No-Churn Vanilla-lavender ice cream is summer on a spoon! Infuse the fresh floral essence of lavender into a sweet, creamy, no-churn ice cream that is easy to make. This ice cream will transport you to the serene lavender fields of France.
Lavender as a culinary herb
Did you know that lavender can be is a culinary herb? It has a very unique flavor that gives food a special “lift” when used correctly.
Lavender has an assertive flavor that can overpower food if not used sparingly. But when used judiciously, it lends a lovely floral flavor that is reminiscent of rosemary. Yet different. It is a difficult flavor to describe and you really need to taste it to understand how uniquely delicious lavender tastes.
No-Churn Ice Cream
If you want to make ice cream but don’t want to go through the fuss of taking out your ice cream maker then this is the method you want to use. I have tried no-churn ice cream recipes before and it always ends in a puddle of disappointment.
When I want ice cream, I want it to be creamy, rich, smooth, and easy to scoop. Churning the cream while it freezes is the secret to that smooth, creamy texture. But Nagi from Recipe Tin Eats has changed my mind when it comes to no churn ice cream. Her latest batch of strawberry ice cream meets all the requirements for good ice cream. And it’s no-churn.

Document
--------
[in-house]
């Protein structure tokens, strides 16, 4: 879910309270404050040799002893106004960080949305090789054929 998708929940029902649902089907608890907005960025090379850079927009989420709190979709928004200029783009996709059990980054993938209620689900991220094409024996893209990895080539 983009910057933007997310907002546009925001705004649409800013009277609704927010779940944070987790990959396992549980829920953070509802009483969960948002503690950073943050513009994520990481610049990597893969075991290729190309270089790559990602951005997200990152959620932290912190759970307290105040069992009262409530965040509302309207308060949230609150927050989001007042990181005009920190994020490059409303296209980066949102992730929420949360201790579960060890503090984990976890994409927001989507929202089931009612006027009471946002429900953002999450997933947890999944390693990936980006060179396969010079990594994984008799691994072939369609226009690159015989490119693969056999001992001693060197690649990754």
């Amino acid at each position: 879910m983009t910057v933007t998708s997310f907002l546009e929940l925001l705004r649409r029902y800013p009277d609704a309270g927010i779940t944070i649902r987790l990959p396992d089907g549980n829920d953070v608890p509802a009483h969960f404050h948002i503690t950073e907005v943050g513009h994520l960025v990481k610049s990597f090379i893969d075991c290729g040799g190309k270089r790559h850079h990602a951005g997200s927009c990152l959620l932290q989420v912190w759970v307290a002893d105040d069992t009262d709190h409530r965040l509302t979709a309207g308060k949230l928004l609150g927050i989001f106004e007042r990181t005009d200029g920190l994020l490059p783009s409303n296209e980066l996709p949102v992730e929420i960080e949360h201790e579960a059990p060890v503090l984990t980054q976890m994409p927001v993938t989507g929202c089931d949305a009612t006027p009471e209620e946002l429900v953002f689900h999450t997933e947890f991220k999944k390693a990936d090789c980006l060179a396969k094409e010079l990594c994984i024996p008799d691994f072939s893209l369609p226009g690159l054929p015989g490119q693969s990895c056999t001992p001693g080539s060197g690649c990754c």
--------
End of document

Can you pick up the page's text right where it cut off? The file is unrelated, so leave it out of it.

The secret ingredient for making no-churn ice cream is sweetened condensed milk. By replacing regular milk with sweetened condensed milk, you reduce the water content and minimize the formation of ice crystals. Fewer ice crystals means creamier ice cream.
The other secret to good no-churn ice cream is to use heavy cream and whip it until it reaches stiff peaks, then gently fold it into the condensed milk. The whipped cream gives the ice cream that light, fluffy, billowy, soft texture. That texture you get from churned ice cream.
So, if you have ever tried no-churn ice cream recipes that have left you disappointed, give this recipe a try. It works.
How to make no-churn vanilla-lavender ice cream
If you haven’t tasted lavender, this is such a great way to try it as a flavoring in food. This recipe is easy and does not require any special equipment. It also requires very little hands-on time. The majority of your time will be spent waiting for the ice cream to chill.
All you need are five ingredients:
- Heavy cream
- Culinary lavender buds
- Sweetened condensed milk
- Vanilla extract or vanilla bean paste
The lavender buds may be the only ingredient you don’t have on hand but they are easy to get. We got our lavender buds at the Sequim Lavender Festival but in the past, we have bought them at farmers markets and on Amazon.
Wherever you get your lavender, just make sure you buy culinary grade lavender buds. You don’t want lavender that has been treated with pesticides.
This recipe only requires two tablespoons of dried lavender buds. If you use more than that, the ice cream could end up with a bitter aftertaste. A little lavender goes a very long way.